Sr and Nd isotopic investigation of the Koipato Formation demonstrates that intermediate to felsic members exhibit uniformly high 87Sr/86Sr (0.7089 – 0.7126) and fairly negative εNd values (-9.73 – -12.89). These compositions require that the volcanics of the Koipato Formation were at least partially sourced from Precambrian continental crust material. Nd (TDM) isotopic evolution modeling for these samples yield mantle extraction model ages of the source continental crustal material between 1.7 and 2.4 Ga, and indicate that the Koipato Formation was erupted through Paleoproterozoic crust.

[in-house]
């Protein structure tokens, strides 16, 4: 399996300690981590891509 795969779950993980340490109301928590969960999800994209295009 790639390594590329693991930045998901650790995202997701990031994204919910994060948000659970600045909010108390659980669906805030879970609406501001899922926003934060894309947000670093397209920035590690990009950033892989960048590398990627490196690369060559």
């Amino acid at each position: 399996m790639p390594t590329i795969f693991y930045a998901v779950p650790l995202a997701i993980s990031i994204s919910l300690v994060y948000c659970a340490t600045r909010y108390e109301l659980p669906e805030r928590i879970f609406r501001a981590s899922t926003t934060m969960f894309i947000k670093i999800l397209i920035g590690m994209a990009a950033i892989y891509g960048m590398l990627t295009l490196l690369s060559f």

These data also imply that the underlying Golconda Allochthon was, at the time of Koipato magmatism, already overlying the continental margin, thus precluding the interpretation that the Koipato Formation and the Golconda Allochthon were emplaced piggyback onto the continental margin in post-Koipato time. These data, however, still leave open the possibility that final emplacement of the Golconda Allochthon, with the Koipato Formation on top, did not occur until a later time in the Mesozoic.
Vetz, Nicholas Quentin, "Geochronologic and Isotopic Investigation of the Koipato Formation, Northwestern Great Basin, Nevada: Implications for Late Permian-Early Triassic Tectonics along the Western U.S. Cordillera" (2011). Boise State University Theses and Dissertations. Paper 217.